Thursday, May 21, 2015

ASL 147 - First-Person play - Going in blind

The scenario

The main challenge in ASL147 is to find and then clear the defenders from the road. In regular ASL, finding is trivial although it should have been the main command challenge. Finding can also be made easy by spreading thin, but then again this would leave the advancing forces vulnerable and too weak to actually do the clearing part.

In short, Japan has to sweep and clear the vicinity of the road without being infiltrated to its rear. The Gurkhas have to, one way or another, remain in position such that an ambush on the approaching main columns is possible. I modified the victory conditions to emphasize that this is a game of information as much as a game of elimination.

I hope that the scenario proved an exciting new experience for the players.

Here are some special rules on detection and command and control.

Special Thanks to Stefan Fiedler for playing the MMG crew on turn 7.

Summary of the battle

A detailed story for each player (with lots of screenshots) can be found below:

Japan opted for a larger SAN of 4 instead of a free recon roll. Unfortunately, the IJA a sniper didn't activate during the scenario. The Gurkhas opted for an extra spool of wire.

Lt. Samikawa was surprised by Lt. Corhay's choice to defend deeper in the jungle rather than at its edge. Contact was made late in the scenario as the IJA was cautiously advancing into the deep blue foliage. The IJA conducted a textbook combined operation and got to converge nearly its whole force where it expected the main defensive positions. It found little but a thin screen which melted in the jungle on contact.
Lt. Corhay is rallying his troops (U10) while all hell is
breaking loose  somewhere else! Flash are used for noise,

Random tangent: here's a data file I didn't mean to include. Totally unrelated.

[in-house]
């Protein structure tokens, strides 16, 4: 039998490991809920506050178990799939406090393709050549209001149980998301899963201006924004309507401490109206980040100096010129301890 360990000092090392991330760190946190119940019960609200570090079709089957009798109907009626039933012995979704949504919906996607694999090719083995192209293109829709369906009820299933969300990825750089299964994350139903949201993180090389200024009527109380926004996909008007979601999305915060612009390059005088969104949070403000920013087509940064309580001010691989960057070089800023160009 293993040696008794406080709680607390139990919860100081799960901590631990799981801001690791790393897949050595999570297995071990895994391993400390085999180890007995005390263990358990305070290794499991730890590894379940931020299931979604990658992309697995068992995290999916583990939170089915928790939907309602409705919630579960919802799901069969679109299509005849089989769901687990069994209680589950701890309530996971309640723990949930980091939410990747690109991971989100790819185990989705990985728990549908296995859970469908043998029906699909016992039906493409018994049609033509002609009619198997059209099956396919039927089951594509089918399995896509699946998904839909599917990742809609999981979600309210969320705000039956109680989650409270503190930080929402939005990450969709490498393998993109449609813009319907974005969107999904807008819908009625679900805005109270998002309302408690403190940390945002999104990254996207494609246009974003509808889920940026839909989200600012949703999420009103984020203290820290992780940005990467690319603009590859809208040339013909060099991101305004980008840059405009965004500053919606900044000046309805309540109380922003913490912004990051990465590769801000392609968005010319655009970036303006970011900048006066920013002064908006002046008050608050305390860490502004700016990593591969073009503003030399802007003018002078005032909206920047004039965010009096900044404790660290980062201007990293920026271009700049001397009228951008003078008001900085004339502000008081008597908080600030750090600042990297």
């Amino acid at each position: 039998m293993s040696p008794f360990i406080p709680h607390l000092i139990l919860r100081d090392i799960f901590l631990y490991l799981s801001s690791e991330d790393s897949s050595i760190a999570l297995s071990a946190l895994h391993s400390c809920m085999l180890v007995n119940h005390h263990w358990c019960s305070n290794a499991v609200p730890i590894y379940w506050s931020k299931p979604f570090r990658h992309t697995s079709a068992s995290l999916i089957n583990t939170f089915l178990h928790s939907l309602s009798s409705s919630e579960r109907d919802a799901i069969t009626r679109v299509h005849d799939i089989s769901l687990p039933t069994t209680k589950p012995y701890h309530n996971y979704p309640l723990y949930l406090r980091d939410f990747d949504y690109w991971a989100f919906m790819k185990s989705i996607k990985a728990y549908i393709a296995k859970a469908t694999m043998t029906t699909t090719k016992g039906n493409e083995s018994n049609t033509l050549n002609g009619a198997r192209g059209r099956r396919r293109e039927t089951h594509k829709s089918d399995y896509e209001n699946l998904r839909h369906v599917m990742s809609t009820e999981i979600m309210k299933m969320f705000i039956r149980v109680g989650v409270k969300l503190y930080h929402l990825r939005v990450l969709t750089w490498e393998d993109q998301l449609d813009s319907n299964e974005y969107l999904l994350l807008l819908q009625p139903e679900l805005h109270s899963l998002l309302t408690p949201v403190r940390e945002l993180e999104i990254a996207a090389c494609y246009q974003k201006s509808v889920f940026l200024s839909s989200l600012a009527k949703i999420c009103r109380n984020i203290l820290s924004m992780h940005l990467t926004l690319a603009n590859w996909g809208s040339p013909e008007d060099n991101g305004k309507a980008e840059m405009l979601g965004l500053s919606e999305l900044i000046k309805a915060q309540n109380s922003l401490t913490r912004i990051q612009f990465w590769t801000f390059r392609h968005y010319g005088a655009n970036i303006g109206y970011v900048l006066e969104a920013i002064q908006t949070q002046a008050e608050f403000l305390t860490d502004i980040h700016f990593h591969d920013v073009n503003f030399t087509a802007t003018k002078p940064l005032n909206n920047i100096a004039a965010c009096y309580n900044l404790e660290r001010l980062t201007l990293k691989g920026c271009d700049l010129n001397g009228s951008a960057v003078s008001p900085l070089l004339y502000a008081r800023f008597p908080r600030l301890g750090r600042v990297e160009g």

IR for tank MA fire.

By then, Lt. Corhay lost contact with half of its force for the rest of the scenario. He maneuvered his units that broke under MMG a but rallied fast enough to avert disaster. Some remnants to the south drew most of the IJA a squads, which allowed the, to sneak to the rear and in position to ambush the column of strategically moving IJA armor ( the objective ). This going was high in tense moments such as finding himself HIP ADJACENT to a MMG after all of the broken squads ran past his positions.

Across the road, a squad of Gurkhas sneaked through swamp and thicket and slipped into the rear while the rest of the Gurkhas entertained mutual annihilation with Lt. Samikawa's local forces. Samikawa, wounded before the hand to hand, shamefully didn't participated. The IJA, still cohesive under Samikawa, neutralized the remaining Gurkhas such that they cannot impede the progress of the main body. A last minute spread of the IJA ensured that the southern end of the Area of Operation was cleared.

In the very last turn, Lt. Corhay decided to remain HIP as the MMG crew stumbled over their positions. Stripped from HIP, they held fire in hope to go HtH while concealed. The japanese crew shot in the foliage and pinned Corhay himself and one of the squad, the Gurkhas charged but in the confusion the crew slipped out and got away from certain death (The gurkhas needed 11, rolled 12). 


The victory conditions were adapted to make it more interesting in this context. 

The aide of the Colonel arrive with an escort details. The CO is pissed off by the delay. He demands a decision on your part: “Is it safe to proceed with a strategic march through this patch of jungle, or not?”

Lt. Samikawa declare the area clear and the Batallion moves forward. Reinforcements comes and help clearing the remaining known Gurkhas. Soon enough, the 3 Tank Bn is passed through and overrun the British defense a few miles down the road.

Lesson learned as referee

  • The force commander for scenario larger than platoon-sized should be represented as a SMC in addition to the OOB SMCs.
  • Minimize low-level orders to each units. Keep it high level.
  • Expand in details where the players is personally in danger because it is exciting.
    • Consider adjudicating some situation using GURPS WWII where ASL isn't handling as well at this scale (tracking, stealth, perception (noise)). 
  • The jungle is a harsh place to learn to fight blind. This is kind of buying a $20 bottle of wine when you are 17.
  • Triple check the VASL file before sending it out...

Playing in the 1st person

  • Stay connected: